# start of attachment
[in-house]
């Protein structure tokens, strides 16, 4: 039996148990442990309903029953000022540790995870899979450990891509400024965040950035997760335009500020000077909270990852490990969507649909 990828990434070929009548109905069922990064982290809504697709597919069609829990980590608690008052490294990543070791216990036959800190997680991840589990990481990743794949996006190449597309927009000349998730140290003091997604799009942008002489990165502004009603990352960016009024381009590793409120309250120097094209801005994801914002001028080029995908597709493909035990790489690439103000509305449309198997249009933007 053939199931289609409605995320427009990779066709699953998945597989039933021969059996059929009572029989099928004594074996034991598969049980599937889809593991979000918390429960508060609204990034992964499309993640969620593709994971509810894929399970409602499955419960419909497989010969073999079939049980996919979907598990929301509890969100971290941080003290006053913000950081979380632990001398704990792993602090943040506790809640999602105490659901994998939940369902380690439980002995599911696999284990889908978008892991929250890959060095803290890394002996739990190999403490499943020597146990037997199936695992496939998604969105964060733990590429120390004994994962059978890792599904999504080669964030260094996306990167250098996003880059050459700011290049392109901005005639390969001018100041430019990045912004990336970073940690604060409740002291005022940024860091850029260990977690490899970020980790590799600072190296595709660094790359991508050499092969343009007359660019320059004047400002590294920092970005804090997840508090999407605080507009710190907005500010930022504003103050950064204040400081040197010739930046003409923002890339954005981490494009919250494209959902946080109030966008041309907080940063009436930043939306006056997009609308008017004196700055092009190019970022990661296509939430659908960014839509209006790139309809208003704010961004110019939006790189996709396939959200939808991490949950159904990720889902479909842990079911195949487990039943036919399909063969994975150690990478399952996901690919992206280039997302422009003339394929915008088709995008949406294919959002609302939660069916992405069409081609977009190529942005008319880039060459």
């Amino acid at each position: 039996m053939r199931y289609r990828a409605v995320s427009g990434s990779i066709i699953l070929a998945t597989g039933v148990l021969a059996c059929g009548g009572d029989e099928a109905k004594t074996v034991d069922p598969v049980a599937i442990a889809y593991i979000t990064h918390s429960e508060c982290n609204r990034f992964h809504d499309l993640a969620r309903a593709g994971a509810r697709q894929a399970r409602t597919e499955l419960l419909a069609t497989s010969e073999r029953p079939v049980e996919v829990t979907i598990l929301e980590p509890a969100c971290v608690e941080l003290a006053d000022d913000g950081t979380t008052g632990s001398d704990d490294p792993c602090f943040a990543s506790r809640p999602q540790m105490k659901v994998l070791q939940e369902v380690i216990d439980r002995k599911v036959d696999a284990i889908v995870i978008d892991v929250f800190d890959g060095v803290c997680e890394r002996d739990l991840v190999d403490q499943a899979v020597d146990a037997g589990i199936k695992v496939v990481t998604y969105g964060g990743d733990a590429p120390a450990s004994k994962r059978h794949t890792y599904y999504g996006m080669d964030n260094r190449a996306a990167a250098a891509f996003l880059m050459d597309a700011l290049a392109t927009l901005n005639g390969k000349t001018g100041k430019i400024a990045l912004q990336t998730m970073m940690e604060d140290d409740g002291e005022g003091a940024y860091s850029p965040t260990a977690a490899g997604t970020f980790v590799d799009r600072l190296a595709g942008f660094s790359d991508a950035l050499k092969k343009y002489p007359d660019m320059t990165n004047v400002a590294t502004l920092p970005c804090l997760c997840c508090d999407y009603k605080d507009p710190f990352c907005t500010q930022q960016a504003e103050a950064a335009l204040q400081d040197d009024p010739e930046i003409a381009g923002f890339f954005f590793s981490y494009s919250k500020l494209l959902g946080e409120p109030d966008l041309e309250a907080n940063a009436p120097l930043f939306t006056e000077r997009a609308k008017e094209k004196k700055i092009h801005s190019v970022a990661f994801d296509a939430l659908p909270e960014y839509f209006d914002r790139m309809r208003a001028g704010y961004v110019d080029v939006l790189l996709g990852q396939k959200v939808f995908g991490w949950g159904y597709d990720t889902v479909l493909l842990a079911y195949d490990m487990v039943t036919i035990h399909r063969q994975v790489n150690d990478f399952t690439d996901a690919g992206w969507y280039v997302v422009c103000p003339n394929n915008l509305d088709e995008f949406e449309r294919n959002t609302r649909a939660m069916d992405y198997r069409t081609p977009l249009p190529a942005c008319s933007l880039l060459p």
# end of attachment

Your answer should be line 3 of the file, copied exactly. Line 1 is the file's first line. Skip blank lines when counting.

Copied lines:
């Amino acid at each position: 039996m053939r199931y289609r990828a409605v995320s427009g990434s990779i066709i699953l070929a998945t597989g039933v148990l021969a059996c059929g009548g009572d029989e099928a109905k004594t074996v034991d069922p598969v049980a599937i442990a889809y593991i979000t990064h918390s429960e508060c982290n609204r990034f992964h809504d499309l993640a969620r309903a593709g994971a509810r697709q894929a399970r409602t597919e499955l419960l419909a069609t497989s010969e073999r029953p079939v049980e996919v829990t979907i598990l929301e980590p509890a969100c971290v608690e941080l003290a006053d000022d913000g950081t979380t008052g632990s001398d704990d490294p792993c602090f943040a990543s506790r809640p999602q540790m105490k659901v994998l070791q939940e369902v380690i216990d439980r002995k599911v036959d696999a284990i889908v995870i978008d892991v929250f800190d890959g060095v803290c997680e890394r002996d739990l991840v190999d403490q499943a899979v020597d146990a037997g589990i199936k695992v496939v990481t998604y969105g964060g990743d733990a590429p120390a450990s004994k994962r059978h794949t890792y599904y999504g996006m080669d964030n260094r190449a996306a990167a250098a891509f996003l880059m050459d597309a700011l290049a392109t927009l901005n005639g390969k000349t001018g100041k430019i400024a990045l912004q990336t998730m970073m940690e604060d140290d409740g002291e005022g003091a940024y860091s850029p965040t260990a977690a490899g997604t970020f980790v590799d799009r600072l190296a595709g942008f660094s790359d991508a950035l050499k092969k343009y002489p007359d660019m320059t990165n004047v400002a590294t502004l920092p970005c804090l997760c997840c508090d999407y009603k605080d507009p710190f990352c907005t500010q930022q960016a504003e103050a950064a335009l204040q400081d040197d009024p010739e930046i003409a381009g923002f890339f954005f590793s981490y494009s919250k500020l494209l959902g946080e409120p109030d966008l041309e309250a907080n940063a009436p120097l930043f939306t006056e000077r997009a609308k008017e094209k004196k700055i092009h801005s190019v970022a990661f994801d296509a939430l659908p909270e960014y839509f209006d914002r790139m309809r208003a001028g704010y961004v110019d080029v939006l790189l996709g990852q396939k959200v939808f995908g991490w949950g159904y597709d990720t889902v479909l493909l842990a079911y195949d490990m487990v039943t036919i035990h399909r063969q994975v790489n150690d990478f399952t690439d996901a690919g992206w969507y280039v997302v422009c103000p003339n394929n915008l509305d088709e995008f949406e449309r294919n959002t609302r649909a939660m069916d992405y198997r069409t081609p977009l249009p190529a942005c008319s933007l880039l060459p």